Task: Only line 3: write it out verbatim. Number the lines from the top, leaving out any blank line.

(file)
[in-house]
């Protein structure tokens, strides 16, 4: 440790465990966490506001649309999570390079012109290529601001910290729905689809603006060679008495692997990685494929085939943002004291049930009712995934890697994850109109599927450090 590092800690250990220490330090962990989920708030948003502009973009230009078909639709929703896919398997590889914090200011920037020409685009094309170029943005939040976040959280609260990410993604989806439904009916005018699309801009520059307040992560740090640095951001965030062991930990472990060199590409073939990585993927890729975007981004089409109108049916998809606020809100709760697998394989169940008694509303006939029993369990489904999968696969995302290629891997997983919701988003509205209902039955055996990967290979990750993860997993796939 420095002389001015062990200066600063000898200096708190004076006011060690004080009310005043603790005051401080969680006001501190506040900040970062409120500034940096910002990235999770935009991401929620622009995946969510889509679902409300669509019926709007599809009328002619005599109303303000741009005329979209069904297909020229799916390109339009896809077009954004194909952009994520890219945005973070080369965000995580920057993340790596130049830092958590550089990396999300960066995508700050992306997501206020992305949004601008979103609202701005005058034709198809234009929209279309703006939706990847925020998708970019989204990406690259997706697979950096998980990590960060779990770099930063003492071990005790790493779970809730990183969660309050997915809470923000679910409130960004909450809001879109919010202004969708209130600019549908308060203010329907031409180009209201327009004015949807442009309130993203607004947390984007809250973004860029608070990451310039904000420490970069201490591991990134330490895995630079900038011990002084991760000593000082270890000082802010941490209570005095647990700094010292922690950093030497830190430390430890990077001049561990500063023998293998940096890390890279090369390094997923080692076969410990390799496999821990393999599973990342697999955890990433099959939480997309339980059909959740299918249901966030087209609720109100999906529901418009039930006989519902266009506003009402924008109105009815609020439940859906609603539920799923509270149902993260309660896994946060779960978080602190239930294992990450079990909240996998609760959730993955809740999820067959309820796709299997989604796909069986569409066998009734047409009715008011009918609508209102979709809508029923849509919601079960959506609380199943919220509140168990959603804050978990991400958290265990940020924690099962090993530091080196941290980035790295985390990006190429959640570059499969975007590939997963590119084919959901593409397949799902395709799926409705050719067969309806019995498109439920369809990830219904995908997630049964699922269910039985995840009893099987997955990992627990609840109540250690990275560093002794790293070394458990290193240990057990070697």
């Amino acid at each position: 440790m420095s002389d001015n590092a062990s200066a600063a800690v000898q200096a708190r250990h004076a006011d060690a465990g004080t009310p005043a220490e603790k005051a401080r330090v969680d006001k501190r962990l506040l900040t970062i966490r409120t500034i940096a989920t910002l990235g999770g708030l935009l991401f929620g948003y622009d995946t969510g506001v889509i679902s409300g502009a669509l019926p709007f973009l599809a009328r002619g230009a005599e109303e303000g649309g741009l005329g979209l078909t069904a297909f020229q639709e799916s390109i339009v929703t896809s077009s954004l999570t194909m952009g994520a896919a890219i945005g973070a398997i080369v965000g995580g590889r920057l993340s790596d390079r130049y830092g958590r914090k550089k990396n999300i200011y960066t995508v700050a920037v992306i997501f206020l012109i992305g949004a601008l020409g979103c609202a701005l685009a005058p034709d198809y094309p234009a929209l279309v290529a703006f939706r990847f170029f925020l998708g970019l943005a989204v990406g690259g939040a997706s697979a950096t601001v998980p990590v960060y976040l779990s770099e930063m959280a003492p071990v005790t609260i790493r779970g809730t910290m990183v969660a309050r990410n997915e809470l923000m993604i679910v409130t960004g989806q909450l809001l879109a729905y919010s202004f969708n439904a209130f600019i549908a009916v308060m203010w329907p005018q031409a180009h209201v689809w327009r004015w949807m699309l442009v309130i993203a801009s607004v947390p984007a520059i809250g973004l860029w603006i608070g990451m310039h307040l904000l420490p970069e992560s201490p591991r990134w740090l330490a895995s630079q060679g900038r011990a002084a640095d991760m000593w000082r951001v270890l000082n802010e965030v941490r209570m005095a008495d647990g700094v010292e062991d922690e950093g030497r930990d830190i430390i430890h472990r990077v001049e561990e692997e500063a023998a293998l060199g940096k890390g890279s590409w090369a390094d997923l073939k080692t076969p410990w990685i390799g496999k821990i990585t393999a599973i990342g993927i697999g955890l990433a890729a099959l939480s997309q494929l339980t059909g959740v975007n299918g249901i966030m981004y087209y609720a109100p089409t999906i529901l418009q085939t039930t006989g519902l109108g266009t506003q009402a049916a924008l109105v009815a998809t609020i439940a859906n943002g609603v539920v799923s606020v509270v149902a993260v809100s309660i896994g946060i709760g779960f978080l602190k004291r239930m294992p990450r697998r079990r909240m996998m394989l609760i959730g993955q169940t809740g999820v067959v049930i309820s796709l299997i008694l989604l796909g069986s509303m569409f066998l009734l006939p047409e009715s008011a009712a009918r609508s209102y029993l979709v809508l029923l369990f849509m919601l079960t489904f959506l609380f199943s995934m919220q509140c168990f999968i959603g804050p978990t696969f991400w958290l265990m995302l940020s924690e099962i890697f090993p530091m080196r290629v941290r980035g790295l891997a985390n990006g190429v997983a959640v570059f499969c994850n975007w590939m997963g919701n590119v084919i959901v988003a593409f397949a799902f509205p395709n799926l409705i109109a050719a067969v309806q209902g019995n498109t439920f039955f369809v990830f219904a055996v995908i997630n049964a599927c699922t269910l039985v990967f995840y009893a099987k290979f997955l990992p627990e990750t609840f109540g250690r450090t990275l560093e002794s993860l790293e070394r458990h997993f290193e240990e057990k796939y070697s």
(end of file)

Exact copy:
């Amino acid at each position: 440790m420095s002389d001015n590092a062990s200066a600063a800690v000898q200096a708190r250990h004076a006011d060690a465990g004080t009310p005043a220490e603790k005051a401080r330090v969680d006001k501190r962990l506040l900040t970062i966490r409120t500034i940096a989920t910002l990235g999770g708030l935009l991401f929620g948003y622009d995946t969510g506001v889509i679902s409300g502009a669509l019926p709007f973009l599809a009328r002619g230009a005599e109303e303000g649309g741009l005329g979209l078909t069904a297909f020229q639709e799916s390109i339009v929703t896809s077009s954004l999570t194909m952009g994520a896919a890219i945005g973070a398997i080369v965000g995580g590889r920057l993340s790596d390079r130049y830092g958590r914090k550089k990396n999300i200011y960066t995508v700050a920037v992306i997501f206020l012109i992305g949004a601008l020409g979103c609202a701005l685009a005058p034709d198809y094309p234009a929209l279309v290529a703006f939706r990847f170029f925020l998708g970019l943005a989204v990406g690259g939040a997706s697979a950096t601001v998980p990590v960060y976040l779990s770099e930063m959280a003492p071990v005790t609260i790493r779970g809730t910290m990183v969660a309050r990410n997915e809470l923000m993604i679910v409130t960004g989806q909450l809001l879109a729905y919010s202004f969708n439904a209130f600019i549908a009916v308060m203010w329907p005018q031409a180009h209201v689809w327009r004015w949807m699309l442009v309130i993203a801009s607004v947390p984007a520059i809250g973004l860029w603006i608070g990451m310039h307040l904000l420490p970069e992560s201490p591991r990134w740090l330490a895995s630079q060679g900038r011990a002084a640095d991760m000593w000082r951001v270890l000082n802010e965030v941490r209570m005095a008495d647990g700094v010292e062991d922690e950093g030497r930990d830190i430390i430890h472990r990077v001049e561990e692997e500063a023998a293998l060199g940096k890390g890279s590409w090369a390094d997923l073939k080692t076969p410990w990685i390799g496999k821990i990585t393999a599973i990342g993927i697999g955890l990433a890729a099959l939480s997309q494929l339980t059909g959740v975007n299918g249901i966030m981004y087209y609720a109100p089409t999906i529901l418009q085939t039930t006989g519902l109108g266009t506003q009402a049916a924008l109105v009815a998809t609020i439940a859906n943002g609603v539920v799923s606020v509270v149902a993260v809100s309660i896994g946060i709760g779960f978080l602190k004291r239930m294992p990450r697998r079990r909240m996998m394989l609760i959730g993955q169940t809740g999820v067959v049930i309820s796709l299997i008694l989604l796909g069986s509303m569409f066998l009734l006939p047409e009715s008011a009712a009918r609508s209102y029993l979709v809508l029923l369990f849509m919601l079960t489904f959506l609380f199943s995934m919220q509140c168990f999968i959603g804050p978990t696969f991400w958290l265990m995302l940020s924690e099962i890697f090993p530091m080196r290629v941290r980035g790295l891997a985390n990006g190429v997983a959640v570059f499969c994850n975007w590939m997963g919701n590119v084919i959901v988003a593409f397949a799902f509205p395709n799926l409705i109109a050719a067969v309806q209902g019995n498109t439920f039955f369809v990830f219904a055996v995908i997630n049964a599927c699922t269910l039985v990967f995840y009893a099987k290979f997955l990992p627990e990750t609840f109540g250690r450090t990275l560093e002794s993860l790293e070394r458990h997993f290193e240990e057990k796939y070697s």